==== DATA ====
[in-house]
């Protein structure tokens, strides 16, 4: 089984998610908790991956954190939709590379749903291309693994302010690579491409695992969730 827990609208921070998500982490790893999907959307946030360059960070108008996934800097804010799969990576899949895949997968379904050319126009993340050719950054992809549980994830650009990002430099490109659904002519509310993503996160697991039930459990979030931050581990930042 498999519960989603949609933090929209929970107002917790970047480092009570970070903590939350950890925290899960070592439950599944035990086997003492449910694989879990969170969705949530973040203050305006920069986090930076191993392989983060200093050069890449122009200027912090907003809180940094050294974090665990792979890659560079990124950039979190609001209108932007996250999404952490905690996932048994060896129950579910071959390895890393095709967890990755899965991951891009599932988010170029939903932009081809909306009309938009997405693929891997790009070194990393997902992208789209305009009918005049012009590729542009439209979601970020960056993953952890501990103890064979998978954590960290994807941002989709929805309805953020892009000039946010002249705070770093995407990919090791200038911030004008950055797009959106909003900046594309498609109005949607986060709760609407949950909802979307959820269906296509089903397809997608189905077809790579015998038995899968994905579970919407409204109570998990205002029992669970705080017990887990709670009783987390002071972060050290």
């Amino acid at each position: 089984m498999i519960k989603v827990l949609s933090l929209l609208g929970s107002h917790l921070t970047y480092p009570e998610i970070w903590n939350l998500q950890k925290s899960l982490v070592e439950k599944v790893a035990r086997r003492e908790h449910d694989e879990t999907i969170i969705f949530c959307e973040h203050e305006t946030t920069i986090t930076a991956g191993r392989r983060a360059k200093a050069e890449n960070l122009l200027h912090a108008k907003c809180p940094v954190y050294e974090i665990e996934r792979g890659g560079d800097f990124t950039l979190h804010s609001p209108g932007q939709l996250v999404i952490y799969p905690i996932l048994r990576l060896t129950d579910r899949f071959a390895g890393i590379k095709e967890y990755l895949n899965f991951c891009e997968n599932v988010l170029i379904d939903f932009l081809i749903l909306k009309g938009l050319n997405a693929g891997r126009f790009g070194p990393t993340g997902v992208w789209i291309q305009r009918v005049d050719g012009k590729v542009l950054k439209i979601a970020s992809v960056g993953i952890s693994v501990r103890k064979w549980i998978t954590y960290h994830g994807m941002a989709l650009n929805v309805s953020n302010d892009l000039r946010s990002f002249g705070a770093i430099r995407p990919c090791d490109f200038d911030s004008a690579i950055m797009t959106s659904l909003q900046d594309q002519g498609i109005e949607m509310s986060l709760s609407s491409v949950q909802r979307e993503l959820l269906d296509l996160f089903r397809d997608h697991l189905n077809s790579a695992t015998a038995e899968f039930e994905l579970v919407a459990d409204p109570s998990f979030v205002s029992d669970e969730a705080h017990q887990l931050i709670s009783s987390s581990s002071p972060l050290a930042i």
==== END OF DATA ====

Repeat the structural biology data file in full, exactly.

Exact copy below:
[in-house]
């Protein structure tokens, strides 16, 4: 089984998610908790991956954190939709590379749903291309693994302010690579491409695992969730 827990609208921070998500982490790893999907959307946030360059960070108008996934800097804010799969990576899949895949997968379904050319126009993340050719950054992809549980994830650009990002430099490109659904002519509310993503996160697991039930459990979030931050581990930042 498999519960989603949609933090929209929970107002917790970047480092009570970070903590939350950890925290899960070592439950599944035990086997003492449910694989879990969170969705949530973040203050305006920069986090930076191993392989983060200093050069890449122009200027912090907003809180940094050294974090665990792979890659560079990124950039979190609001209108932007996250999404952490905690996932048994060896129950579910071959390895890393095709967890990755899965991951891009599932988010170029939903932009081809909306009309938009997405693929891997790009070194990393997902992208789209305009009918005049012009590729542009439209979601970020960056993953952890501990103890064979998978954590960290994807941002989709929805309805953020892009000039946010002249705070770093995407990919090791200038911030004008950055797009959106909003900046594309498609109005949607986060709760609407949950909802979307959820269906296509089903397809997608189905077809790579015998038995899968994905579970919407409204109570998990205002029992669970705080017990887990709670009783987390002071972060050290």
């Amino acid at each position: 089984m498999i519960k989603v827990l949609s933090l929209l609208g929970s107002h917790l921070t970047y480092p009570e998610i970070w903590n939350l998500q950890k925290s899960l982490v070592e439950k599944v790893a035990r086997r003492e908790h449910d694989e879990t999907i969170i969705f949530c959307e973040h203050e305006t946030t920069i986090t930076a991956g191993r392989r983060a360059k200093a050069e890449n960070l122009l200027h912090a108008k907003c809180p940094v954190y050294e974090i665990e996934r792979g890659g560079d800097f990124t950039l979190h804010s609001p209108g932007q939709l996250v999404i952490y799969p905690i996932l048994r990576l060896t129950d579910r899949f071959a390895g890393i590379k095709e967890y990755l895949n899965f991951c891009e997968n599932v988010l170029i379904d939903f932009l081809i749903l909306k009309g938009l050319n997405a693929g891997r126009f790009g070194p990393t993340g997902v992208w789209i291309q305009r009918v005049d050719g012009k590729v542009l950054k439209i979601a970020s992809v960056g993953i952890s693994v501990r103890k064979w549980i998978t954590y960290h994830g994807m941002a989709l650009n929805v309805s953020n302010d892009l000039r946010s990002f002249g705070a770093i430099r995407p990919c090791d490109f200038d911030s004008a690579i950055m797009t959106s659904l909003q900046d594309q002519g498609i109005e949607m509310s986060l709760s609407s491409v949950q909802r979307e993503l959820l269906d296509l996160f089903r397809d997608h697991l189905n077809s790579a695992t015998a038995e899968f039930e994905l579970v919407a459990d409204p109570s998990f979030v205002s029992d669970e969730a705080h017990q887990l931050i709670s009783s987390s581990s002071p972060l050290a930042i």